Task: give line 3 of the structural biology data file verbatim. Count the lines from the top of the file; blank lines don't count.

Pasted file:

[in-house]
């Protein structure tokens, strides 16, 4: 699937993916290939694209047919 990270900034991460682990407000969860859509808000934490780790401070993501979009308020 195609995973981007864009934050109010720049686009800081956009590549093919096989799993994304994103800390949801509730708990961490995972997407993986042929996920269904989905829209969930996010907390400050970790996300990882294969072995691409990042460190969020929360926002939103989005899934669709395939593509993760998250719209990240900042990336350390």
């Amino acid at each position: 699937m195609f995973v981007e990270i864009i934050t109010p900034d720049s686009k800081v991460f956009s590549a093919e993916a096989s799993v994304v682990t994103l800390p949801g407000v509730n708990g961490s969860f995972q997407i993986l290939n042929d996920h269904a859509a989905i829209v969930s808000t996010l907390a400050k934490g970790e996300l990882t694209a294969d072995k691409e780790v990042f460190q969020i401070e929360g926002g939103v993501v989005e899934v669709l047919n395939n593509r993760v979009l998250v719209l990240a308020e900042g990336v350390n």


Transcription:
């Amino acid at each position: 699937m195609f995973v981007e990270i864009i934050t109010p900034d720049s686009k800081v991460f956009s590549a093919e993916a096989s799993v994304v682990t994103l800390p949801g407000v509730n708990g961490s969860f995972q997407i993986l290939n042929d996920h269904a859509a989905i829209v969930s808000t996010l907390a400050k934490g970790e996300l990882t694209a294969d072995k691409e780790v990042f460190q969020i401070e929360g926002g939103v993501v989005e899934v669709l047919n395939n593509r993760v979009l998250v719209l990240a308020e900042g990336v350390n």